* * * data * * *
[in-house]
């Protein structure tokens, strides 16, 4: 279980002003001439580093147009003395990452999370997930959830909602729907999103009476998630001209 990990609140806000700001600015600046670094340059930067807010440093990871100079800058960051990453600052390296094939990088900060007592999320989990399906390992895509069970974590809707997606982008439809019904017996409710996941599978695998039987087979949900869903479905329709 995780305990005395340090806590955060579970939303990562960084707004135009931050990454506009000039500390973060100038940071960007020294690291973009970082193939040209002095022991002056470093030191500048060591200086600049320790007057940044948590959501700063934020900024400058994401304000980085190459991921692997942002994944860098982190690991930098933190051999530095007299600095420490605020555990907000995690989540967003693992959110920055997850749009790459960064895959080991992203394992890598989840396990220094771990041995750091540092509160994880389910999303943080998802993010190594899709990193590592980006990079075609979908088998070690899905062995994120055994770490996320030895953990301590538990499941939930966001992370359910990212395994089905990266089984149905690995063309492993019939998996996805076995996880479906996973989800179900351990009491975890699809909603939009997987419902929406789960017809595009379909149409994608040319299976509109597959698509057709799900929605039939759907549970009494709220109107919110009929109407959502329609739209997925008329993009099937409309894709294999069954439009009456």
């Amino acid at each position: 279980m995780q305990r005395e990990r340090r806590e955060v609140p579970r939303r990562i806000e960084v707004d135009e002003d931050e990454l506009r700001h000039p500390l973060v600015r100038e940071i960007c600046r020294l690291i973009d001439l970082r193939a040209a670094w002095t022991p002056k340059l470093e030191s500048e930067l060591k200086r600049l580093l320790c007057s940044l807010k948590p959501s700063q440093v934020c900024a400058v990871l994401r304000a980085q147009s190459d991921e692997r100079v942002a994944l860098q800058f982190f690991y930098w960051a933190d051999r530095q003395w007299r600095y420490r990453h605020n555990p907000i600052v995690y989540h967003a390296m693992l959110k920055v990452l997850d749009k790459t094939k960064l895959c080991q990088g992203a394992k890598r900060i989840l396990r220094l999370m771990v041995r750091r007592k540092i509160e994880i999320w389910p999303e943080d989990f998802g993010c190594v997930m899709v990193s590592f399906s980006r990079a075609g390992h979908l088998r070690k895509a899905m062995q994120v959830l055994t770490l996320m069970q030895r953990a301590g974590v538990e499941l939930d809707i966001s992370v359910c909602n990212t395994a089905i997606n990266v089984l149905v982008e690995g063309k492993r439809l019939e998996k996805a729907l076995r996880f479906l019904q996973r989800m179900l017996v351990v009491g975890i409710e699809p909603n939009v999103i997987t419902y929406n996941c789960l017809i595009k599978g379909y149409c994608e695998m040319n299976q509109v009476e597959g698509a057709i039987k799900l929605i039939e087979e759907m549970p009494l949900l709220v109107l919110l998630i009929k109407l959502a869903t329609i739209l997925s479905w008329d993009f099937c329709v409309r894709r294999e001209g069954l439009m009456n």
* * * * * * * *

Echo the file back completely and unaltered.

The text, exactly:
[in-house]
């Protein structure tokens, strides 16, 4: 279980002003001439580093147009003395990452999370997930959830909602729907999103009476998630001209 990990609140806000700001600015600046670094340059930067807010440093990871100079800058960051990453600052390296094939990088900060007592999320989990399906390992895509069970974590809707997606982008439809019904017996409710996941599978695998039987087979949900869903479905329709 995780305990005395340090806590955060579970939303990562960084707004135009931050990454506009000039500390973060100038940071960007020294690291973009970082193939040209002095022991002056470093030191500048060591200086600049320790007057940044948590959501700063934020900024400058994401304000980085190459991921692997942002994944860098982190690991930098933190051999530095007299600095420490605020555990907000995690989540967003693992959110920055997850749009790459960064895959080991992203394992890598989840396990220094771990041995750091540092509160994880389910999303943080998802993010190594899709990193590592980006990079075609979908088998070690899905062995994120055994770490996320030895953990301590538990499941939930966001992370359910990212395994089905990266089984149905690995063309492993019939998996996805076995996880479906996973989800179900351990009491975890699809909603939009997987419902929406789960017809595009379909149409994608040319299976509109597959698509057709799900929605039939759907549970009494709220109107919110009929109407959502329609739209997925008329993009099937409309894709294999069954439009009456």
């Amino acid at each position: 279980m995780q305990r005395e990990r340090r806590e955060v609140p579970r939303r990562i806000e960084v707004d135009e002003d931050e990454l506009r700001h000039p500390l973060v600015r100038e940071i960007c600046r020294l690291i973009d001439l970082r193939a040209a670094w002095t022991p002056k340059l470093e030191s500048e930067l060591k200086r600049l580093l320790c007057s940044l807010k948590p959501s700063q440093v934020c900024a400058v990871l994401r304000a980085q147009s190459d991921e692997r100079v942002a994944l860098q800058f982190f690991y930098w960051a933190d051999r530095q003395w007299r600095y420490r990453h605020n555990p907000i600052v995690y989540h967003a390296m693992l959110k920055v990452l997850d749009k790459t094939k960064l895959c080991q990088g992203a394992k890598r900060i989840l396990r220094l999370m771990v041995r750091r007592k540092i509160e994880i999320w389910p999303e943080d989990f998802g993010c190594v997930m899709v990193s590592f399906s980006r990079a075609g390992h979908l088998r070690k895509a899905m062995q994120v959830l055994t770490l996320m069970q030895r953990a301590g974590v538990e499941l939930d809707i966001s992370v359910c909602n990212t395994a089905i997606n990266v089984l149905v982008e690995g063309k492993r439809l019939e998996k996805a729907l076995r996880f479906l019904q996973r989800m179900l017996v351990v009491g975890i409710e699809p909603n939009v999103i997987t419902y929406n996941c789960l017809i595009k599978g379909y149409c994608e695998m040319n299976q509109v009476e597959g698509a057709i039987k799900l929605i039939e087979e759907m549970p009494l949900l709220v109107l919110l998630i009929k109407l959502a869903t329609i739209l997925s479905w008329d993009f099937c329709v409309r894709r294999e001209g069954l439009m009456n």